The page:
Whether it’s a college classroom, a certification boot camp or an employer’s training session, chances are that in the not-too-distant future, you’ll find yourself in a situation in which you’re a student. And when you do, you should take advantage of those circumstances and do what so many other learners neglect to do: Get to know your teacher.
Some of you might wonder why you need to talk to instructors. Isn’t it enough that you’re showing up for and paying attention to lectures? Well, sure, if all you want to do is pass the class.
But if you want to acquire deeper knowledge of the course content, get a bona fide explanation of the inner workings of your industry or gain a connection for future employment opportunities, then you should try to become acquainted with your professors, trainers, etc.
First of all, if there’s something in the class that you just don’t get, your teachers can help you grasp it through further elaboration right after class, during office hours or even (and I know this from firsthand experience) at a local tavern.
These one-on-one settings allow you to frame the discussion in terms you understand rather than passively receive information in ways that might be confusing as presented. In this way, you can clarity certain points, as well as get deeper knowledge fellow learners might not receive.
Further, many of your instructors will be able to give you a realistic look at the industry. After all, many of them worked in the field before they became educators and still stay in touch with several individuals who are still out there. Thus, they’ll be able to tell you about the practical application of concepts on the job, as well as topics outside of technology such as typical workloads, schedules, colleagues and corporate environments.
Finally, they can connect you to potential employers, notify you about important industry conferences and workshops you might not have known about otherwise or serve as a sterling reference for jobs you pursue.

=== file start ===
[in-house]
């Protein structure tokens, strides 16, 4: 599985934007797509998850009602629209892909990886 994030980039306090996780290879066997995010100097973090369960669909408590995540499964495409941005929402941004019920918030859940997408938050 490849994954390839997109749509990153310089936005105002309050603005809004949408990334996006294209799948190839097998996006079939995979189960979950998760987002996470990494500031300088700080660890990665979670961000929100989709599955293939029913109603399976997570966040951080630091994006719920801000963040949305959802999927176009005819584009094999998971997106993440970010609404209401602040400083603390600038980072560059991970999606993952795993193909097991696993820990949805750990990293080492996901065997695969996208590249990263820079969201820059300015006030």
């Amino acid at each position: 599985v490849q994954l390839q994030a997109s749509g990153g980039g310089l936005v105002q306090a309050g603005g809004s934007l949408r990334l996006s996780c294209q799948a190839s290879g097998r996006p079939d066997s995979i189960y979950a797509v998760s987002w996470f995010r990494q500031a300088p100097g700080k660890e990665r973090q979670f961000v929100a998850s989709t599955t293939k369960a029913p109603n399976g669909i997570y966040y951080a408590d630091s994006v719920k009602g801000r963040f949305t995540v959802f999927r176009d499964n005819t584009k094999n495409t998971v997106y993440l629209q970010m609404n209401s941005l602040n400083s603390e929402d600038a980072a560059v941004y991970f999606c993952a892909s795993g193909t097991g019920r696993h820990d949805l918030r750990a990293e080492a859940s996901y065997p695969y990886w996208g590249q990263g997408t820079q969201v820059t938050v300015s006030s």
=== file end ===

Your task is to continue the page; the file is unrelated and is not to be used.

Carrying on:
Also, by adding instructors to your professional network, you’ll have a resource you can go back to time and again whenever you encounter difficult work-related problems.
Obviously, the benefits of establishing relationships with your teachers are numerous. So how do you build up that bond?
First, you always should start out respectfully. Initially, you ought to address them with a formal salutation (Mr., Ms., Dr.), followed by their last name. Additionally, be polite and speak reservedly. At the same time, though, be personable — you shouldn’t come across as taciturn.
For icebreakers, you might ask instructors to follow up on a point they made in their lecture or compliment them on their teaching style (but only if you genuinely appreciate it). From there, you might ask them about their own experiences with the subject matter. Of course, the conversations will become less formal and work-focused over time, but these are good “beginning” approaches.
Most important, you should remember that teachers are merely human. They might seem intimidating or aloof because of their position in relation to you, but they’re just regular people, doing their jobs. Keep that in mind as you attempt to relate to them.